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In Meditation 1 we examined how Descartes took down his old house. In tearing down the old house, Descartes has considered that his senses deceive him about things at a distance such as the shape of towers, and the size of stars. This, however, does not call into doubt things which he experiences by these same senses close at hand. He then considered that he might be dreaming and that he cannot distinguish between being awake and being asleep. This hypothesis, however, leaves him assured of the truths of mathematics. Finally he summons up the malin genie, the evil demon, with powers as great as those of God. But while God may be supposed to be benevolent, the demon's whole purpose is to deceive Descartes. This is a more powerful skeptical hypothesis than any imagined by ancient or Renaissance skeptics. Even the truths of mathematics can now be doubted.

Descartes tells us that the demon may try to deceive him into thinking that he does not exist when in fact he does. He discovers that this is not possible, for if he is being deceived, he must exist. So, Descartes has found a truth which he cannot doubt even in the face of the most powerful skeptical hypothesis one can imagine. This truth is a particular case of another such truth: "Cogito ergo sum" or "I think therefore I am."

You many recall from studying Renaissance skepticism that universal skepticism makes the claim that nothing can be known. Academic skeptics claim to know just one thing -- that nothing can be known. Pyrrhonian skeptics claim that they don't even know that. In discovering the cogito Descartes has defeated both of these forms of universal skepticism. Thus, the discovery of this one truth, known beyond doubt, has important philosophical consequences. This is the result of the first application of the methods of doubt and analysis.

Having discovered that he exists, Descartes now asks himself what he is. He does not want to go wrong about this. So we get the second application of the method of doubt and analysis. Descartes goes back and asks himself what he thought he was before he began meditating, and proceeds to eliminate answers along much the same path which he took in reaching the cogito -- first considering answers derived from the senses, then from the imagination and finally from the understanding.

The results of this second application of the method of doubt are that Descartes discovers that when he applies the same set of skeptical hypotheses to himself, the only thing which remains is thought. So, he concludes that he is essentially a thinking thing.

Notice that Descartes has now discovered two truths about the self. The three great categories of Christian metaphysics are God, the self and the body. Descartes is now going to turn to the body. In Meditation 3 he will discover truths about God. Just as the first two truths were discovered by the methods of doubt and analysis, the third application of the method reveals truths about material things.

Essential properties are properties which a thing must have in order to exist. If it loses those properties it ceases to be that individual thing. Life is an essential property of cats. If a cat loses its life it ceases to be that individual cat. Accidental properties are properties which a thing can gain or lose while continuing to exist. If I lose my summer tan, I continue to exist despite the loss. Descartes uses this distinction to show that the essence of material things is known by the mind and not the senses. He takes a piece of wax and shows that all of its sensible qualities can change, but it still remains the same piece of wax. He concludes that the essence of the wax is known by the mind and not by the senses or the imagination.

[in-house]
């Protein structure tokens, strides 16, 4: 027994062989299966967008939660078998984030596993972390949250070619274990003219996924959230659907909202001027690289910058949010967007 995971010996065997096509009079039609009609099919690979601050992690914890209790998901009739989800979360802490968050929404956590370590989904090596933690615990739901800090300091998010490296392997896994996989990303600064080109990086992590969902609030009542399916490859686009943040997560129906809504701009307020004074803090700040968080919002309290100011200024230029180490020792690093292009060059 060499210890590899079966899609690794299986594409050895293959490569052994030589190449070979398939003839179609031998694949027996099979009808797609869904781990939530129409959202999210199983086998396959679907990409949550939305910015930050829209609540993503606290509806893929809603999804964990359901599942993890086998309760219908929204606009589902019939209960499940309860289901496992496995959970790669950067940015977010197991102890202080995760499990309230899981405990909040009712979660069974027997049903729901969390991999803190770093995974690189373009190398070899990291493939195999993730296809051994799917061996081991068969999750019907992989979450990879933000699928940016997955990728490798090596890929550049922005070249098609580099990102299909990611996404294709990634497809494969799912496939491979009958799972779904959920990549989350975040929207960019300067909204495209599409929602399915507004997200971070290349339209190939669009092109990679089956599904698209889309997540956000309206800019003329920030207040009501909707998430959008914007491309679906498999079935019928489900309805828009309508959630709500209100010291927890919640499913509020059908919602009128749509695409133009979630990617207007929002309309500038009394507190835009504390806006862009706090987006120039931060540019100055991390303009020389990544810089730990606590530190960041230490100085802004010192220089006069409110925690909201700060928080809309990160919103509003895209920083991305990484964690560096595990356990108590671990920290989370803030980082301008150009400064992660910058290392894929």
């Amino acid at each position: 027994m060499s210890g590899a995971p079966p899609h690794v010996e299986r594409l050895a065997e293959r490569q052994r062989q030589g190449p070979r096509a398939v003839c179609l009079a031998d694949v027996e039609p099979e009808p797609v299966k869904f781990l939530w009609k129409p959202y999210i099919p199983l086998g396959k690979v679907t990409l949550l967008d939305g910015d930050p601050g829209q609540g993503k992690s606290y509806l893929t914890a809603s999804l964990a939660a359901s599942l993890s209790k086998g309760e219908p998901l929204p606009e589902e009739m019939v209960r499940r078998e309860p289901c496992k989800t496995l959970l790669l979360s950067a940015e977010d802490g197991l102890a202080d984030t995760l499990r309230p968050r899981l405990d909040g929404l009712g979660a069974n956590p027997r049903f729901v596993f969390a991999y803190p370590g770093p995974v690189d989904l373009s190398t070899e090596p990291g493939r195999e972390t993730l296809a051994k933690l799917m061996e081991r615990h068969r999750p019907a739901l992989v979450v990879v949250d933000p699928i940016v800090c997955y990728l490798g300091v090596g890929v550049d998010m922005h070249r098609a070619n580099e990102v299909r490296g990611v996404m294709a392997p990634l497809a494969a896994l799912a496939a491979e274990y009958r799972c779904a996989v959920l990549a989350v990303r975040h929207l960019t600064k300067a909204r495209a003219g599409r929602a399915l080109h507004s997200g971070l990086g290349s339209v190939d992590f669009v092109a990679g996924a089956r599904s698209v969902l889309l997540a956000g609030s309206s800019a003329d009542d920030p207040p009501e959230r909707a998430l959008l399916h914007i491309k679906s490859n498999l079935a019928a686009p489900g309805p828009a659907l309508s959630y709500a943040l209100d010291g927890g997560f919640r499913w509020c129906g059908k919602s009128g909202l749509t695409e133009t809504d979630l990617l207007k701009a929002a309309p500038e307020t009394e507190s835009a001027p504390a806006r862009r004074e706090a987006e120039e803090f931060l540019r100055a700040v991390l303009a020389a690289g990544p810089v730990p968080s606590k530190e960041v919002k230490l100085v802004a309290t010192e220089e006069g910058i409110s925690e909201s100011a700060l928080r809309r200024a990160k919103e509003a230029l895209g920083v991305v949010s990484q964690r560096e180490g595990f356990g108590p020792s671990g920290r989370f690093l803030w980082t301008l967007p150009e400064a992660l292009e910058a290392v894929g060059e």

The first application of the Methods of doubt and analysis gives Descartes the cogito. Then he goes back to the beginning in asking himself what he is. This is the second application of the methods. Finally we shall find that there is a third application which will reveal the essence of material bodies.

Towards the beginning of Meditation 3 Descartes decides to reflect on the indubitable truths he has already discovered -- that he exists, that he is a thinking thing, and that bodies are in essence extended, flexible and changeable -- in order to determine what the criterion of certainty is. He decides that in every case, what these truths have in common is that they are composed of clear and distinct ideas. So here is the criterion of certainty for Descartes "...whatever I clearly and distinctly grasp is true."

Descartes decides that he must next prove that God exists. We will not follow him into the labyrinth of his proof for the existence of God, but it is important to understand why he needs to prove that God exists. Proving that God exists is the only way in which Descartes can effectively remove the doubts caused by the evil demon hypothesis. For if God exists, then there can be no evil demon of the kind which he has imagined. If God were to allow such a demon to exist, God would himself become a deceiver. And this is not possible.

 

In this unit you will try to understand how Descartes defeats universal skepticism. By showing that a whole range of truths are known for certain and are self-evident, Descartes lays the foundation for asserting that many other truths known by the imagination and the senses can also be known to be true. Your activity in this unit will be to write an essay in which you explicate one of the central terms of Descartes account of knowledge -- the natural light.